Today we welcome guest blogger Cristina Aguirre-Chen, Ph.D., a postdoc in Assistant Professor Chris Hammell’s lab. Cristina recently participated in the American Association for Cancer Research’s Rally for Medical Research, asking Congress to increase funding for biomedical research.September 18th, 2014 marked the second annual Rally for Medical Research Capitol Hill Day, in which over 300 members of the medical research community met with House and Senate Congressional staff in Washington D.C. to urge increased funding for the National Institutes of Health (NIH). Scientists, clinicians, science policymakers and patients participated in the day-long event.
The NIH is the largest source of funding for medical research worldwide, currently supporting more than 325,000 U.S. scientists at over 3,000 universities and research institutes. Not only has NIH-funded research led to crucial scientific breakthroughs that have improved the health of millions of Americans, but funding from the NIH also fuels our economy. Every $1 in NIH funding produces approximately $2.21 in local economic growth. This means that the Institutes’ budget each year spurs about $60 billion in new economic activity nationwide.
Increased advocacy for NIH-supported research comes at a critical time. Between 2003-2013, appropriations remained stagnant at just under $30 billion annually, and, importantly, did not keep pace with biomedical inflation. As a consequence, the NIH has lost 20% in purchasing power over the last decade. More recently, across-the-board spending cuts for federal agencies under Congressional “sequestration” has reduced the NIH budget for fiscal year [FY] 2013 by $1.6 billion, further limiting its ability to fuel the biomedical science enterprise. Although funding for the NIH was increased by $1 billion in FY 2014, the total remains below pre-sequestration levels.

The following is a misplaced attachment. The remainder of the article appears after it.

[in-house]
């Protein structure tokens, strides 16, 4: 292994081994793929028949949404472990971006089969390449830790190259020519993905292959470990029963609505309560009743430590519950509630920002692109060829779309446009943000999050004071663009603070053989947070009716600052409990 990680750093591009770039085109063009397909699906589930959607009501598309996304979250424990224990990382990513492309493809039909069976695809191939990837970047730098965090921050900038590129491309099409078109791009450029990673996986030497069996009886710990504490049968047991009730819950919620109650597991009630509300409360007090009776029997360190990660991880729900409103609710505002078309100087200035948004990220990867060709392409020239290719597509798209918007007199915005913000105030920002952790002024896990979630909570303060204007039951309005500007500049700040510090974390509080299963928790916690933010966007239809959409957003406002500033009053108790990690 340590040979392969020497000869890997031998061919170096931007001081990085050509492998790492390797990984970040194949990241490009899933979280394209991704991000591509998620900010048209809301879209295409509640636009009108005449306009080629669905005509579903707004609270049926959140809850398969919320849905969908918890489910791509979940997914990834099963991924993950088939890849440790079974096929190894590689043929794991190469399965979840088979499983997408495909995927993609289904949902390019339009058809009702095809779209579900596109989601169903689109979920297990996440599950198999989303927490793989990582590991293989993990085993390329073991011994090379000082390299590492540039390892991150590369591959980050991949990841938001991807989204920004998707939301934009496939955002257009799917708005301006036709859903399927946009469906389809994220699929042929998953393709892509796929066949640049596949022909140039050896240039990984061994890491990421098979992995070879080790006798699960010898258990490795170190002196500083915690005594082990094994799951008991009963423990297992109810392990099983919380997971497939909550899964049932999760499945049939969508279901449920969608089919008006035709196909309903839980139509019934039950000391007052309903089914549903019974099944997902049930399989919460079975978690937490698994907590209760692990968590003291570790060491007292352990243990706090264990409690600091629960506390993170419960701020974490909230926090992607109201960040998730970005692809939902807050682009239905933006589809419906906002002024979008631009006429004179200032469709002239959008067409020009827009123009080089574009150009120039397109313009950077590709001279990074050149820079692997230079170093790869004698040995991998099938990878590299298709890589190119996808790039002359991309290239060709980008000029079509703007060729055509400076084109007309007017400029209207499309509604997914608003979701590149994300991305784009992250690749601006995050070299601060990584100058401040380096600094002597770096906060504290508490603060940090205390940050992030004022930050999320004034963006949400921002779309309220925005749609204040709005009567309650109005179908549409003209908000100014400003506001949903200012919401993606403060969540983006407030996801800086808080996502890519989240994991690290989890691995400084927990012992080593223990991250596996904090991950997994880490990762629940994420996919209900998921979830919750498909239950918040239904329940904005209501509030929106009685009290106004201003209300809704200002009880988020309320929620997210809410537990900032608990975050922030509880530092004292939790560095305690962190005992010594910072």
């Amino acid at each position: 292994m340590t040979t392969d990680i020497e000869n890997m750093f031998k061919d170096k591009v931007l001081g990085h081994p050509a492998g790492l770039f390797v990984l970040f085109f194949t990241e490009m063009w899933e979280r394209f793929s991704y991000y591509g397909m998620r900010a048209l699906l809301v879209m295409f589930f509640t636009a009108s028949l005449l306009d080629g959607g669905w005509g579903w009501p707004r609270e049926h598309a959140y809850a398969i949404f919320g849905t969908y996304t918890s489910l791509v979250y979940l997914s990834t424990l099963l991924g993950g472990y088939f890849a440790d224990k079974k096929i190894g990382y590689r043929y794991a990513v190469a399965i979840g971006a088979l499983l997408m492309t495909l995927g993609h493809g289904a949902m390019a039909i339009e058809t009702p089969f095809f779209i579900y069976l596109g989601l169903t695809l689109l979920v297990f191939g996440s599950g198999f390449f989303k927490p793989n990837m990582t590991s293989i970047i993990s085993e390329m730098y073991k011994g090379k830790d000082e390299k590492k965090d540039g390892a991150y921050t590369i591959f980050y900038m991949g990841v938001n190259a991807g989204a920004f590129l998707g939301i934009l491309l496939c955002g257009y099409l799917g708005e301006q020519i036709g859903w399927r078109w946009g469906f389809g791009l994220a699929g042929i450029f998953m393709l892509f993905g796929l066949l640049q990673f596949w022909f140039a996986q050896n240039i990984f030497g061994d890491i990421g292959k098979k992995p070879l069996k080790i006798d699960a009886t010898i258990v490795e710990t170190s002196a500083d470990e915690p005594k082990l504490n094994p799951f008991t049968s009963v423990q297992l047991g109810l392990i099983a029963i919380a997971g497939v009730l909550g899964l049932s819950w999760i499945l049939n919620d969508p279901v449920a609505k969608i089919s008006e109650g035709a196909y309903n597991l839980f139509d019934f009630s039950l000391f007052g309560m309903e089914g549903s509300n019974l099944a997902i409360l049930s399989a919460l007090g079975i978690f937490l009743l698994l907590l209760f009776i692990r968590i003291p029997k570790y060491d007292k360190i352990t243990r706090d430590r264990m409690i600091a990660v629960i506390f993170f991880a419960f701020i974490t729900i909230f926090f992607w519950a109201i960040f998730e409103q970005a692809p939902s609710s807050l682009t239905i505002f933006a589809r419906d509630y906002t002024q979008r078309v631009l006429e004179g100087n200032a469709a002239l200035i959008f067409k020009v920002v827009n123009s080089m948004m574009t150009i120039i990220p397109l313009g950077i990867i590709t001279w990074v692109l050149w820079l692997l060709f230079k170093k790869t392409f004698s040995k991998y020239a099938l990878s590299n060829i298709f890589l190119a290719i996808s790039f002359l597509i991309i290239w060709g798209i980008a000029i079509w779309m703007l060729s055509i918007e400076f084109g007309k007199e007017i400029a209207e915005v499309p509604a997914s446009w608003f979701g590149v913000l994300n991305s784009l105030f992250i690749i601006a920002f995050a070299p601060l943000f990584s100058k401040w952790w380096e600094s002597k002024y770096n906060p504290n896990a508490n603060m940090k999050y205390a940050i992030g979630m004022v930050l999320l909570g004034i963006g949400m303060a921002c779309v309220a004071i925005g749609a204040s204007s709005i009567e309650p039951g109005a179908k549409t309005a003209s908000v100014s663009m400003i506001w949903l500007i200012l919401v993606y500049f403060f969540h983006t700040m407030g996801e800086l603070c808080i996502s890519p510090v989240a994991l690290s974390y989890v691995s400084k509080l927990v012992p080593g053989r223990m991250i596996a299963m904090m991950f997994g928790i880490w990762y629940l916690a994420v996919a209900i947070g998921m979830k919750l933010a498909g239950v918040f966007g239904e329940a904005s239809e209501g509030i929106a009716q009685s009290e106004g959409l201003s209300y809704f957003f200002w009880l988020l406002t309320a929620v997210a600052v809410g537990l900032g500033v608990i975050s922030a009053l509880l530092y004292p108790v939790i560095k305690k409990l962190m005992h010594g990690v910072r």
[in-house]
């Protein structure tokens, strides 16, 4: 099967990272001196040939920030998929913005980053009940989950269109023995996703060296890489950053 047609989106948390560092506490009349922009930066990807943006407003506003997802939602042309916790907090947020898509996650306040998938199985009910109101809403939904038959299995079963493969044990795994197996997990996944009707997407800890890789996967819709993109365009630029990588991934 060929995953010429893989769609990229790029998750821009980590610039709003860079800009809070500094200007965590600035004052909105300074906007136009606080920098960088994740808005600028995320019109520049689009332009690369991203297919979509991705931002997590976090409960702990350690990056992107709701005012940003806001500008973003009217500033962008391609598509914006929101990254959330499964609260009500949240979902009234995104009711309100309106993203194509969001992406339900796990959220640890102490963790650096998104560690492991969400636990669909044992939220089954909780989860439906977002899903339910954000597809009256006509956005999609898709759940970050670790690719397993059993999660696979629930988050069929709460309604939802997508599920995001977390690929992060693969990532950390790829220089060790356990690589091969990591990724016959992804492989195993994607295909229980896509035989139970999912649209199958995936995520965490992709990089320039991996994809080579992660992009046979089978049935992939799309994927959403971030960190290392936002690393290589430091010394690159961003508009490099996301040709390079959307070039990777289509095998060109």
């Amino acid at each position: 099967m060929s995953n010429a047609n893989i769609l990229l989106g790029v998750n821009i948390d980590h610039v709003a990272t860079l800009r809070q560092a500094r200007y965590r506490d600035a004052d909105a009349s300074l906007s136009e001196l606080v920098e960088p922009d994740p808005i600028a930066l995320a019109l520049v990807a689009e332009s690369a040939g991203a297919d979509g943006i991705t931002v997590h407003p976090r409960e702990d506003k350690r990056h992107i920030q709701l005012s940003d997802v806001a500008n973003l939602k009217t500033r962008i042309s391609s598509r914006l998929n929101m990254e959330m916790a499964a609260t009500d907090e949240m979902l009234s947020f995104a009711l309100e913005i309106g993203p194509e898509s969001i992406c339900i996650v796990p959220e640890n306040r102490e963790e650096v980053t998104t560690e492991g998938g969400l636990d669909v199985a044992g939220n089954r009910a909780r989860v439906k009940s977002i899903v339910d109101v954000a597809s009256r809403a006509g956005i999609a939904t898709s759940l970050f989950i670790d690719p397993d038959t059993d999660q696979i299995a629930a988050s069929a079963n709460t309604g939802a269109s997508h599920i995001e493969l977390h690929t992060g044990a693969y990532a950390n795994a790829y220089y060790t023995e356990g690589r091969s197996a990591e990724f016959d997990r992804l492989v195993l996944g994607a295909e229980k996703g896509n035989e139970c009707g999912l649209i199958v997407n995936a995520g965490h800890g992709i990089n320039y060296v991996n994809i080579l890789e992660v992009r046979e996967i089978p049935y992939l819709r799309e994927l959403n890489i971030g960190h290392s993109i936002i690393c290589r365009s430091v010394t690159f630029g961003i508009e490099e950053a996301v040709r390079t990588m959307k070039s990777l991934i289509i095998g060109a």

I had the privilege of representing CSHL postdoctoral fellows at this year’s Hill Day rally in Washington. My participation was sponsored by the Postdoc Liaison Committee here at CSHL. For many postdocs, cuts to medical research funding forces many to pursue careers outside of research. This trend is particularly unsettling. It has the potential to discourage the next generation of promising young scientists from committing to life-saving medical research. This point was one that I hoped to convey during my Hill Day meetings.
While in Washington, I met with staffers in the offices of New York Senators Charles Schumer and Kirsten Gillibrand and Representatives Carolyn McCarthy and Steve Israel. All of the offices were very welcoming to members of the medical research advocacy community and expressed their support for biomedical research and increased funding for the NIH. They suggested that we continue to speak to people back in our home districts, where medical research may not be at the forefront of the agenda. They encourage all interested parties, whether local or not, to contact their senators and representatives about the need for greater investment in the NIH. In order to effect change, there must be a grassroots effort!